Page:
There’s overwhelming public acknowledgement that action has to be taken on climate change. But only a minority want to make changes to our lifestyle. Andrew Warren, chairman of the British Energy Efficiency Federation provided his views in the February issue of Energy in Buildings & Industry.
How Far Are You Prepared To Go?
No argument. The overwhelming majority of UK citizens are convinced that radical steps need to be taken to combat the threat of climate change. Certainly by Government. And, just as much, by individuals. The question remains: just how ready is each of us to undertake radical steps in our own lives?
Every recent opinion survey endorses acknowledgement of the threat. To take just one recent opinion poll (far from an outlier) was published in the i, the fastest growing newspaper.
This poll revealed overwhelming support for radical change to end the UK’s net carbon emissions by the end of this decade. Some 70% of those questioned by pollsters BMG said they supported the target of net-zero emissions by 2030, with only 7% opposing it. The UK is currently legally committed to reach net-zero emissions, but by 2050.
Support for swift action over the next 10 years was high across all age ranges, social groups and parts of the country, countering any perceptions of a generational or urban/rural split on the climate emergency.
The survey found high levels of concern over the threat which unchecked climate change poses to everyday life for people in the UK, with 67% saying they expected it to have a negative impact, against just 12% who still hoped it might be positive. Plus 21% who thought it might not make any great difference( or who frankly didn’t know).
Given that response, we might logically assume the vast majority should be prepared to take all the steps we can in our own lives to ameliorate this threat. But are they?
The Committee on Climate Change (CCC) is the nation’s official watchdog. It warns what needs to be done to minimise the problem. It has becoming increasingly agitated at the failure of so many of us to address what we are doing about the place where we are most likely to be making the greatest contribution to emitting the greenhouse gases that cause climate change: specifically, our homes.
Residential sector insulation down 90 per cent
Firstly, we certainly should be doing more to insulate the fabric of our homes; the Committee has revealed that installations of residential sector insultation have fallen by 90% within the past five years. The numbers of homes having energy efficient glazing installed has fallen back too. Even though we continue to occupy some of the draughtiest homes in western Europe.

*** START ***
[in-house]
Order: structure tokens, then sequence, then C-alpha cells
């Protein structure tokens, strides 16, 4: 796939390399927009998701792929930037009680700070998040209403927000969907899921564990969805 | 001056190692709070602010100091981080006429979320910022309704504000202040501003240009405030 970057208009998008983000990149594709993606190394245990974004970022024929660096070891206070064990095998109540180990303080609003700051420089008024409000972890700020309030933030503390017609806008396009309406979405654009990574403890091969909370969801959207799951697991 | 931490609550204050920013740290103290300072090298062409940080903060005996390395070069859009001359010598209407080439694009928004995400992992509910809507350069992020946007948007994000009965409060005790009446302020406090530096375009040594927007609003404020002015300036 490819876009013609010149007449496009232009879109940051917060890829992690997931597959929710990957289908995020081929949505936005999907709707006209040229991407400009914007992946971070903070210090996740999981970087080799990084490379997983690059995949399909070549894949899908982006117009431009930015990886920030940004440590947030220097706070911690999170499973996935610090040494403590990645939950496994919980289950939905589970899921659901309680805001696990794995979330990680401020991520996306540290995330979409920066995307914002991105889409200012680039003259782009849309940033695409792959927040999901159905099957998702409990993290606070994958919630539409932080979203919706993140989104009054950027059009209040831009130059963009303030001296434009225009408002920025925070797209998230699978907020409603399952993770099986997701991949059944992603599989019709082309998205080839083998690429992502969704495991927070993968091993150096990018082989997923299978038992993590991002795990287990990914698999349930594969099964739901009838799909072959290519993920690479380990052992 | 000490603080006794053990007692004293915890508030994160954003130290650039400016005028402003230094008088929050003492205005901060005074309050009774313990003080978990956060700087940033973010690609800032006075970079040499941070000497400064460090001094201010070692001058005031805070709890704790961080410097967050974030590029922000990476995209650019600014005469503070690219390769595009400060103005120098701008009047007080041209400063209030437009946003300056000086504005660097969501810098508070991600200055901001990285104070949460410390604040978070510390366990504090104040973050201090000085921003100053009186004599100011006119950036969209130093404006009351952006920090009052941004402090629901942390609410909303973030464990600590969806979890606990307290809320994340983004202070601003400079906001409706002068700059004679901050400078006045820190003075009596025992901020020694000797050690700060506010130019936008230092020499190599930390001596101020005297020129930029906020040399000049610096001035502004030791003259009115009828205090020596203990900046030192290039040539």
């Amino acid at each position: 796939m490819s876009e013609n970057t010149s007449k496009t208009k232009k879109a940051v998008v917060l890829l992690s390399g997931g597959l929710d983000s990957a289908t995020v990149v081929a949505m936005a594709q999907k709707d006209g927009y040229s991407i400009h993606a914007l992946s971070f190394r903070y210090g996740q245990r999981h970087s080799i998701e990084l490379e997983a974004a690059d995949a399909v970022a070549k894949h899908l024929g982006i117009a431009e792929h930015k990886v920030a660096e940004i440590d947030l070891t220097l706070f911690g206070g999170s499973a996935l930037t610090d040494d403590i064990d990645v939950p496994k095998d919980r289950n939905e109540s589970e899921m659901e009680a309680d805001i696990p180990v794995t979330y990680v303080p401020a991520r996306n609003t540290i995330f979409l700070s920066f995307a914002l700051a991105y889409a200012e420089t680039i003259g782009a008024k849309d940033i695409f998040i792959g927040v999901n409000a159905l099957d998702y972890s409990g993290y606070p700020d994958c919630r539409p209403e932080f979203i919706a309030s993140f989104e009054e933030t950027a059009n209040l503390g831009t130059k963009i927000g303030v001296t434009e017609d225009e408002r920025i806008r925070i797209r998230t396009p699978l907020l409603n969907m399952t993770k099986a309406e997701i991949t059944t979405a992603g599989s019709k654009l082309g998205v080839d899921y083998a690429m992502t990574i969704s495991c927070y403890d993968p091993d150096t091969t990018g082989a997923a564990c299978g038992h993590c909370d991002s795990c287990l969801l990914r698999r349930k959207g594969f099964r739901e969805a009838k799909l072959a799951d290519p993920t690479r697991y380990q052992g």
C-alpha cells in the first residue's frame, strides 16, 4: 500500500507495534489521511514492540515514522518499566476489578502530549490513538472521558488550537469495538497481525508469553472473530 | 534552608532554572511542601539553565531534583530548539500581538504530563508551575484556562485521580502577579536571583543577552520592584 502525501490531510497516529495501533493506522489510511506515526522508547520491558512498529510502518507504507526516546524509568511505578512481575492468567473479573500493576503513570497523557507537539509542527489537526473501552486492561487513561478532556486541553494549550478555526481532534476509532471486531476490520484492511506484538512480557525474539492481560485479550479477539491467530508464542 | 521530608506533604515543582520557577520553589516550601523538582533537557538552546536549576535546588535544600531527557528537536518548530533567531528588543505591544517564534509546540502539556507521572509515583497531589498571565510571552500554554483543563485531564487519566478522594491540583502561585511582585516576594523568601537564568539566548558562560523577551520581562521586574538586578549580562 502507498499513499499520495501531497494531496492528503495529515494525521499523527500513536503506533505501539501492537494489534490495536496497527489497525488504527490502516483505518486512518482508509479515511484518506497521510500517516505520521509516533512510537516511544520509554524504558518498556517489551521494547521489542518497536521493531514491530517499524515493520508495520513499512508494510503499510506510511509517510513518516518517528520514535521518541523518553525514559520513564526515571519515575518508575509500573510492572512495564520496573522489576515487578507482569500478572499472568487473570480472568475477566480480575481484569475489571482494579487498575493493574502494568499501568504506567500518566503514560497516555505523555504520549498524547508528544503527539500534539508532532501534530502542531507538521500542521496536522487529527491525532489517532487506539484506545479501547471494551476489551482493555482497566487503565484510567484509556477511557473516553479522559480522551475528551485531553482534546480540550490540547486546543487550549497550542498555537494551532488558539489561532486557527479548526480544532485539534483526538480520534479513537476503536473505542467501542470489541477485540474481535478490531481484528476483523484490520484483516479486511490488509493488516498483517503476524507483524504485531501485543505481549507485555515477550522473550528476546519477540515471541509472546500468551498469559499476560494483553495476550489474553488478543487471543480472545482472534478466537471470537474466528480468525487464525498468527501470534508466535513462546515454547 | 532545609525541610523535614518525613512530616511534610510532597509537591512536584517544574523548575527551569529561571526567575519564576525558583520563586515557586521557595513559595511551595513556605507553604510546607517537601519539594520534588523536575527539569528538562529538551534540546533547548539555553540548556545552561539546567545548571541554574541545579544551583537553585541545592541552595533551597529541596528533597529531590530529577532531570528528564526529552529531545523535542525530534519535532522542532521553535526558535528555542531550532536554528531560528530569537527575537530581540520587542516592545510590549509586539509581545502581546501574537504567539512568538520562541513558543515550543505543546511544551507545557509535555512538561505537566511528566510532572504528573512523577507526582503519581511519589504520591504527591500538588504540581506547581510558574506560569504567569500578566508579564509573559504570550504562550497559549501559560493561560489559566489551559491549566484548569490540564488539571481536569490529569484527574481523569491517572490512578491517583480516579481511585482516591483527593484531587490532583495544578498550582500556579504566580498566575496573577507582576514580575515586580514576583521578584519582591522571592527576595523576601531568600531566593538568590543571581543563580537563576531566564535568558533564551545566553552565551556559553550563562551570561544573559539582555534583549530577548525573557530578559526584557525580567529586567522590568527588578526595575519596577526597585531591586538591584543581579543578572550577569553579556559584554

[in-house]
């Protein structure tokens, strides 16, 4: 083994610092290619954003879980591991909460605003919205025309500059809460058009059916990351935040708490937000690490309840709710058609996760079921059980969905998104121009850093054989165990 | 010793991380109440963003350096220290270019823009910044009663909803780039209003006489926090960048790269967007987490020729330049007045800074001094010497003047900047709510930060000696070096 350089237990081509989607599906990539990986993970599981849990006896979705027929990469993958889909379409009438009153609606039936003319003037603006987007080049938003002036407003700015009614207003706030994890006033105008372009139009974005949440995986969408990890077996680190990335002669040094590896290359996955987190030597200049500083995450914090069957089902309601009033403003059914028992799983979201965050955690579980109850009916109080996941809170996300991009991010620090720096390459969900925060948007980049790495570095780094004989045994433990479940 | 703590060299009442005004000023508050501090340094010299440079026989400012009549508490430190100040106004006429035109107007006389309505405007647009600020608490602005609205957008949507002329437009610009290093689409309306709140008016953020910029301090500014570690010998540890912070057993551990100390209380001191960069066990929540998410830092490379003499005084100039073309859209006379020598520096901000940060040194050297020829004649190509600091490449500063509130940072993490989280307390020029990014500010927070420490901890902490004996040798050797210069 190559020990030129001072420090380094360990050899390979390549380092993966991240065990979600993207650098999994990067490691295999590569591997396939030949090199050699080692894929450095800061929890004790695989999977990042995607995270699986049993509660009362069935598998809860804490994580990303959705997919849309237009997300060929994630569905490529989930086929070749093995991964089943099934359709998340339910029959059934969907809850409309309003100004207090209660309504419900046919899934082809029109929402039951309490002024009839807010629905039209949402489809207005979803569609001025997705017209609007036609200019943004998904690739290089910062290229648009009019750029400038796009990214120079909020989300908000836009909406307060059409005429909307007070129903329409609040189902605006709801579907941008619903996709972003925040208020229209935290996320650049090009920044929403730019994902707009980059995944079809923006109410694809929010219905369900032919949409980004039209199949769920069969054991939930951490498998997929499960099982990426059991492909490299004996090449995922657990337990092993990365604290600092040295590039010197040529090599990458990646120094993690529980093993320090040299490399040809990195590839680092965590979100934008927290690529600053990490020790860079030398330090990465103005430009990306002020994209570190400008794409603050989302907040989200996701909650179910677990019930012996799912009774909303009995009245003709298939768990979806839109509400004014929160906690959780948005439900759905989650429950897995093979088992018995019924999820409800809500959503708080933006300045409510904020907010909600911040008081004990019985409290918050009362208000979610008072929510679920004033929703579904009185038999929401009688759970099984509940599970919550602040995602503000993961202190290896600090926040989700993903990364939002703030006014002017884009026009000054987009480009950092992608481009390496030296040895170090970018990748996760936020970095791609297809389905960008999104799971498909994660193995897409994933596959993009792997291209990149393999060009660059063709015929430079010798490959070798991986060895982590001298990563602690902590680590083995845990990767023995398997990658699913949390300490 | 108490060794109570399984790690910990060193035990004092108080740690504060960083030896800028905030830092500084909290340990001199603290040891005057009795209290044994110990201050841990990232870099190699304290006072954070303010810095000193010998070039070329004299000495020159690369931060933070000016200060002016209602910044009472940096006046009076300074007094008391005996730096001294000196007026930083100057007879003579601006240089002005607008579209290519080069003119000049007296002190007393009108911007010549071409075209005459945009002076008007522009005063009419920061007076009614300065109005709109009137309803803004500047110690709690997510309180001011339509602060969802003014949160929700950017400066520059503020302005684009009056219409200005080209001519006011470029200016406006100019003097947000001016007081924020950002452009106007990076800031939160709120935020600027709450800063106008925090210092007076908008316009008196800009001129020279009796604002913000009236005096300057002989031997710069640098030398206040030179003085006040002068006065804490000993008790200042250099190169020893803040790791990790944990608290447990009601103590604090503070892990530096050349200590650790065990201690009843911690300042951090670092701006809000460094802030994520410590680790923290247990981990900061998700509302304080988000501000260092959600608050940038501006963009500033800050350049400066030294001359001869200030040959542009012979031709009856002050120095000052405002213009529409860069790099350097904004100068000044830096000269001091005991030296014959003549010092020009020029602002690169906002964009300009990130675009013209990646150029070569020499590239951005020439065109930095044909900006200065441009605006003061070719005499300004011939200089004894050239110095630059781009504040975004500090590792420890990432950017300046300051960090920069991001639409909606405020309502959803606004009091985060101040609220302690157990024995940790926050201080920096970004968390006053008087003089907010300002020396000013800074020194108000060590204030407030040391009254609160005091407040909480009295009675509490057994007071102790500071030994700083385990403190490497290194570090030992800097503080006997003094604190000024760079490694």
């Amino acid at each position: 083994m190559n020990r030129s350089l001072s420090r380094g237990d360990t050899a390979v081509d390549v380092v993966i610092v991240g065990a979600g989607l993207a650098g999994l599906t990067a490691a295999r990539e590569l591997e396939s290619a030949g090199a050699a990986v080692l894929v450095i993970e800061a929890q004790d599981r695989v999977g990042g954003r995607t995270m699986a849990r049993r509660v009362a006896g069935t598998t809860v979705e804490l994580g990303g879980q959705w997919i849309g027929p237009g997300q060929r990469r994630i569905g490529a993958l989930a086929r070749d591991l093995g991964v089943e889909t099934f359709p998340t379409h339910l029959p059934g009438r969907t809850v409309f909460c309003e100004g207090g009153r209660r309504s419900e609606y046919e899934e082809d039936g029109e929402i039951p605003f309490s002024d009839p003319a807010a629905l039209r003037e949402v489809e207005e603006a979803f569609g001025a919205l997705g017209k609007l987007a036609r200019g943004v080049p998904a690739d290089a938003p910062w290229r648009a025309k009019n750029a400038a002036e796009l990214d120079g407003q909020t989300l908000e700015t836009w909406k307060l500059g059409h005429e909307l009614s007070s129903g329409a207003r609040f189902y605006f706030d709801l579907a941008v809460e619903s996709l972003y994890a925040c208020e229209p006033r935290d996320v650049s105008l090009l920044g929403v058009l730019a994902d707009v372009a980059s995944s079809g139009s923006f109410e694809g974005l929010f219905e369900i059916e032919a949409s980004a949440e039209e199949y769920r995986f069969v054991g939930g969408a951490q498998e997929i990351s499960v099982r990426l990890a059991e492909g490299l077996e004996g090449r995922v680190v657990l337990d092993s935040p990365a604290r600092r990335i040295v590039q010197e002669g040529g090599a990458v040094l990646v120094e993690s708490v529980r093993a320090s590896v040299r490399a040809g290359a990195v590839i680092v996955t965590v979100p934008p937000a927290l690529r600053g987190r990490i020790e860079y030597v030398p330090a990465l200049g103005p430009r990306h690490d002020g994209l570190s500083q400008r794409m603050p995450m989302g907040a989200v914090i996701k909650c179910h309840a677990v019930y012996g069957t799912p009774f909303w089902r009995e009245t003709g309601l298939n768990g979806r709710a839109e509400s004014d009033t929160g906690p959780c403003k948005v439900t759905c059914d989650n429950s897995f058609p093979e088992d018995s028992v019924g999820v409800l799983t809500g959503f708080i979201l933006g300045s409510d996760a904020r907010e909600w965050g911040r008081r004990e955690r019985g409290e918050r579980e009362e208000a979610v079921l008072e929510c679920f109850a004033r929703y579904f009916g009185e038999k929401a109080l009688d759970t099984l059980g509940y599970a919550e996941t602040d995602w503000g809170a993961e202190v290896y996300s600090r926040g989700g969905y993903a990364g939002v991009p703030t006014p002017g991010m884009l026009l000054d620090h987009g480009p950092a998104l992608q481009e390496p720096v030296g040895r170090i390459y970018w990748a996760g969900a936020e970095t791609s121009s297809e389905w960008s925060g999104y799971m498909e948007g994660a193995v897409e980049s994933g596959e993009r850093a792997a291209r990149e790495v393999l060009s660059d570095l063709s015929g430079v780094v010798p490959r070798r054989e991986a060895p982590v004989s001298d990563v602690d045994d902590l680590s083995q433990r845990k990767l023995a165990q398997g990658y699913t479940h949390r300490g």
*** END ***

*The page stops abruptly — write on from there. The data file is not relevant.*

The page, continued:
The average home could certainly cut consumption by half with ease- and end up a lot more comfortable.
But our heating itself remains very fossil fuel dependent. The UK is one of only three European countries where the majority of homes rely upon natural gas as the main heating source. The CCC has long argued for transferring heating away from gas to electric.
Right now gas boilers are to be found in 72% of British homes. In contrast, 11% use district or communal heating, just 8% have an electric heat pump.
The trade body Eurogas, transparently an interested party, has also carried out extensive opinion polling (by Savanta ComRes) across Europe. Helpfully they have broken down responses received country by country.
UK opinions are in many cases very similar to other Europeans, certainly regarding the severity of the threat of climate change. We are amongst the highest in acknowledging the responsibility that falls upon individuals to “do their bit”- 69% think we should all be doing so.
But we Brits put changing our heating system very low down on the list of actions we are willing to consider . Whereas 46% reckon they could be using less energy (still lower than most other Europeans), only 14% of us would ever consider changing boilers – although 34% did concede that heating systems needed to alter.
Whilst this reaction could be ascribed to inertia, there is overt resistance to doing anything that would increase monthly fuel bills. Some 60% say they would refuse to co-operate with any changes unless their overall bills actually went down considerably (by far the highest percentage in western Europe). And we evince the greatest hostility to change if any upfront capital expense was required.
What should we read into these two sets of opinion polls? The lessons I would draw are salutary.
Yes, there is an unequivocal acknowledgment of warnings expressed by climatologists. Yes, climate change is a major and serious threat, which must require significant lifestyle changes to combat.
Some -possibly 1 in 5 – are prepared to embrace such changes, even to make personal sacrifices to assist. But the vast majority of us have yet to do more than respond intellectually. We might well be prepared (prompted by some judicious incentives and/or regulatory requirements)to reduce the amount of energy we burn, particularly if we can be more comfortable in consequence. But we are simply not yet prepared to endure any disruption to our present heating arrangements, particularly if we end up out of pocket even a bit.
All of which might argue for making rather more of a push into greening the gas network, probably via hydrogen, than hitherto. As well as ensuring that there are some effective incentives and regulations introduced to ensure that we reduce the overall amount of fuel that running the network requires.
Otherwise in the words of St Augustine, it is “Lord, make me chaste. But not yet.”